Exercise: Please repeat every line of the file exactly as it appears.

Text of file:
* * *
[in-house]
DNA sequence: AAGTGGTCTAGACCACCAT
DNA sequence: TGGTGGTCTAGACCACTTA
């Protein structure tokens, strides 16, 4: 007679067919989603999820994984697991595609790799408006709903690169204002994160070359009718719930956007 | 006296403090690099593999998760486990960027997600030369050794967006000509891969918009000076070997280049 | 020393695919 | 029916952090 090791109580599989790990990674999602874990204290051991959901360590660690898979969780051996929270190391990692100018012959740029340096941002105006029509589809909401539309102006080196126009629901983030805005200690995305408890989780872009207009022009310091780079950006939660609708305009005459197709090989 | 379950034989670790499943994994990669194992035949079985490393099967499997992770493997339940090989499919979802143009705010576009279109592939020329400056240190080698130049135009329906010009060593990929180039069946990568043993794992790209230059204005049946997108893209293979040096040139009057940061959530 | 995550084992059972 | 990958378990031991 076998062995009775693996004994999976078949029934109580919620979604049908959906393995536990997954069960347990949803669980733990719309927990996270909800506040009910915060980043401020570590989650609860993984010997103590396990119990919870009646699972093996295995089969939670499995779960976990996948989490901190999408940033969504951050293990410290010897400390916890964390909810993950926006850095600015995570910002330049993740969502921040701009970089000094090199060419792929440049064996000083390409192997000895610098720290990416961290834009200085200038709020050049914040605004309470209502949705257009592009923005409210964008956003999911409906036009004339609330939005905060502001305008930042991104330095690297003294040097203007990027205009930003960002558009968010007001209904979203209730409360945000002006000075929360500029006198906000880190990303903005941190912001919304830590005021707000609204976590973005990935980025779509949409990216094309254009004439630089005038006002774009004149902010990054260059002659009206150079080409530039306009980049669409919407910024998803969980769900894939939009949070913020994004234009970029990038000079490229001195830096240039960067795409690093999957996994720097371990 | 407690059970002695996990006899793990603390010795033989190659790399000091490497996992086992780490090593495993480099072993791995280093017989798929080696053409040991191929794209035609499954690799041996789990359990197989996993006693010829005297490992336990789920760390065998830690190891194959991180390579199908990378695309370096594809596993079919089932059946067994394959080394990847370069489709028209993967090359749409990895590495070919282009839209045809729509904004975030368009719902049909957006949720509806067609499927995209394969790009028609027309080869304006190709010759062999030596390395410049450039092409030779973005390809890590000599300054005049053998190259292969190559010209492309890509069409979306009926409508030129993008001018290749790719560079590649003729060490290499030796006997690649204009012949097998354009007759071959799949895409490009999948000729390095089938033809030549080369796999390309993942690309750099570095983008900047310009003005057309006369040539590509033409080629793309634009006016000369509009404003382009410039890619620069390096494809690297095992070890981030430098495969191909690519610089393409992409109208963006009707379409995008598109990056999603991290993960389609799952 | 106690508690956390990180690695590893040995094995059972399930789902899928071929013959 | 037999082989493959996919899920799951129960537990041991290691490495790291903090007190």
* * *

[in-house]
DNA sequence: AAGTGGTCTAGACCACCAT
DNA sequence: TGGTGGTCTAGACCACTTA
């Protein structure tokens, strides 16, 4: 007679067919989603999820994984697991595609790799408006709903690169204002994160070359009718719930956007 | 006296403090690099593999998760486990960027997600030369050794967006000509891969918009000076070997280049 | 020393695919 | 029916952090 090791109580599989790990990674999602874990204290051991959901360590660690898979969780051996929270190391990692100018012959740029340096941002105006029509589809909401539309102006080196126009629901983030805005200690995305408890989780872009207009022009310091780079950006939660609708305009005459197709090989 | 379950034989670790499943994994990669194992035949079985490393099967499997992770493997339940090989499919979802143009705010576009279109592939020329400056240190080698130049135009329906010009060593990929180039069946990568043993794992790209230059204005049946997108893209293979040096040139009057940061959530 | 995550084992059972 | 990958378990031991 076998062995009775693996004994999976078949029934109580919620979604049908959906393995536990997954069960347990949803669980733990719309927990996270909800506040009910915060980043401020570590989650609860993984010997103590396990119990919870009646699972093996295995089969939670499995779960976990996948989490901190999408940033969504951050293990410290010897400390916890964390909810993950926006850095600015995570910002330049993740969502921040701009970089000094090199060419792929440049064996000083390409192997000895610098720290990416961290834009200085200038709020050049914040605004309470209502949705257009592009923005409210964008956003999911409906036009004339609330939005905060502001305008930042991104330095690297003294040097203007990027205009930003960002558009968010007001209904979203209730409360945000002006000075929360500029006198906000880190990303903005941190912001919304830590005021707000609204976590973005990935980025779509949409990216094309254009004439630089005038006002774009004149902010990054260059002659009206150079080409530039306009980049669409919407910024998803969980769900894939939009949070913020994004234009970029990038000079490229001195830096240039960067795409690093999957996994720097371990 | 407690059970002695996990006899793990603390010795033989190659790399000091490497996992086992780490090593495993480099072993791995280093017989798929080696053409040991191929794209035609499954690799041996789990359990197989996993006693010829005297490992336990789920760390065998830690190891194959991180390579199908990378695309370096594809596993079919089932059946067994394959080394990847370069489709028209993967090359749409990895590495070919282009839209045809729509904004975030368009719902049909957006949720509806067609499927995209394969790009028609027309080869304006190709010759062999030596390395410049450039092409030779973005390809890590000599300054005049053998190259292969190559010209492309890509069409979306009926409508030129993008001018290749790719560079590649003729060490290499030796006997690649204009012949097998354009007759071959799949895409490009999948000729390095089938033809030549080369796999390309993942690309750099570095983008900047310009003005057309006369040539590509033409080629793309634009006016000369509009404003382009410039890619620069390096494809690297095992070890981030430098495969191909690519610089393409992409109208963006009707379409995008598109990056999603991290993960389609799952 | 106690508690956390990180690695590893040995094995059972399930789902899928071929013959 | 037999082989493959996919899920799951129960537990041991290691490495790291903090007190």